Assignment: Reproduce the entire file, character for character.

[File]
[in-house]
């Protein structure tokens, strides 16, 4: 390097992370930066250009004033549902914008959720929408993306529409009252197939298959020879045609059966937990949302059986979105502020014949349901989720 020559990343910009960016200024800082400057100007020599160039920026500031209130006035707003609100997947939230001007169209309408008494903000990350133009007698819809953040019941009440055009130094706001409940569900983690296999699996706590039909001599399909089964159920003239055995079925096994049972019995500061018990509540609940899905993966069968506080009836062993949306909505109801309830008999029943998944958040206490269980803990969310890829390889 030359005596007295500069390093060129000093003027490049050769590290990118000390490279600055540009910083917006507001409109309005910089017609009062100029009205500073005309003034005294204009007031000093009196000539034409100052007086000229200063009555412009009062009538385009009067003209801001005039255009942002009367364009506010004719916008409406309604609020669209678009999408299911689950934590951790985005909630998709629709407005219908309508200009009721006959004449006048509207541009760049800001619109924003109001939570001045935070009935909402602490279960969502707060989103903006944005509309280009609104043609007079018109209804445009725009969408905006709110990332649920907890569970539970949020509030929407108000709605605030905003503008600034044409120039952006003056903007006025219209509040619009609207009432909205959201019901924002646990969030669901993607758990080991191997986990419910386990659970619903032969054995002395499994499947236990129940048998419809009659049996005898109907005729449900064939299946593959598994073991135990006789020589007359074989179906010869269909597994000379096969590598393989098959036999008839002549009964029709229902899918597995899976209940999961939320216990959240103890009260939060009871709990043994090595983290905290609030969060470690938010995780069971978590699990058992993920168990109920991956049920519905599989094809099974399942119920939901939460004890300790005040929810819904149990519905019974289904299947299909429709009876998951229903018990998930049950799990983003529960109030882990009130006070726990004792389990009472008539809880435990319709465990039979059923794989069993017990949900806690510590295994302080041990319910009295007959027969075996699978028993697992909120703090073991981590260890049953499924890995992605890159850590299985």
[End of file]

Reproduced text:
[in-house]
């Protein structure tokens, strides 16, 4: 390097992370930066250009004033549902914008959720929408993306529409009252197939298959020879045609059966937990949302059986979105502020014949349901989720 020559990343910009960016200024800082400057100007020599160039920026500031209130006035707003609100997947939230001007169209309408008494903000990350133009007698819809953040019941009440055009130094706001409940569900983690296999699996706590039909001599399909089964159920003239055995079925096994049972019995500061018990509540609940899905993966069968506080009836062993949306909505109801309830008999029943998944958040206490269980803990969310890829390889 030359005596007295500069390093060129000093003027490049050769590290990118000390490279600055540009910083917006507001409109309005910089017609009062100029009205500073005309003034005294204009007031000093009196000539034409100052007086000229200063009555412009009062009538385009009067003209801001005039255009942002009367364009506010004719916008409406309604609020669209678009999408299911689950934590951790985005909630998709629709407005219908309508200009009721006959004449006048509207541009760049800001619109924003109001939570001045935070009935909402602490279960969502707060989103903006944005509309280009609104043609007079018109209804445009725009969408905006709110990332649920907890569970539970949020509030929407108000709605605030905003503008600034044409120039952006003056903007006025219209509040619009609207009432909205959201019901924002646990969030669901993607758990080991191997986990419910386990659970619903032969054995002395499994499947236990129940048998419809009659049996005898109907005729449900064939299946593959598994073991135990006789020589007359074989179906010869269909597994000379096969590598393989098959036999008839002549009964029709229902899918597995899976209940999961939320216990959240103890009260939060009871709990043994090595983290905290609030969060470690938010995780069971978590699990058992993920168990109920991956049920519905599989094809099974399942119920939901939460004890300790005040929810819904149990519905019974289904299947299909429709009876998951229903018990998930049950799990983003529960109030882990009130006070726990004792389990009472008539809880435990319709465990039979059923794989069993017990949900806690510590295994302080041990319910009295007959027969075996699978028993697992909120703090073991981590260890049953499924890995992605890159850590299985």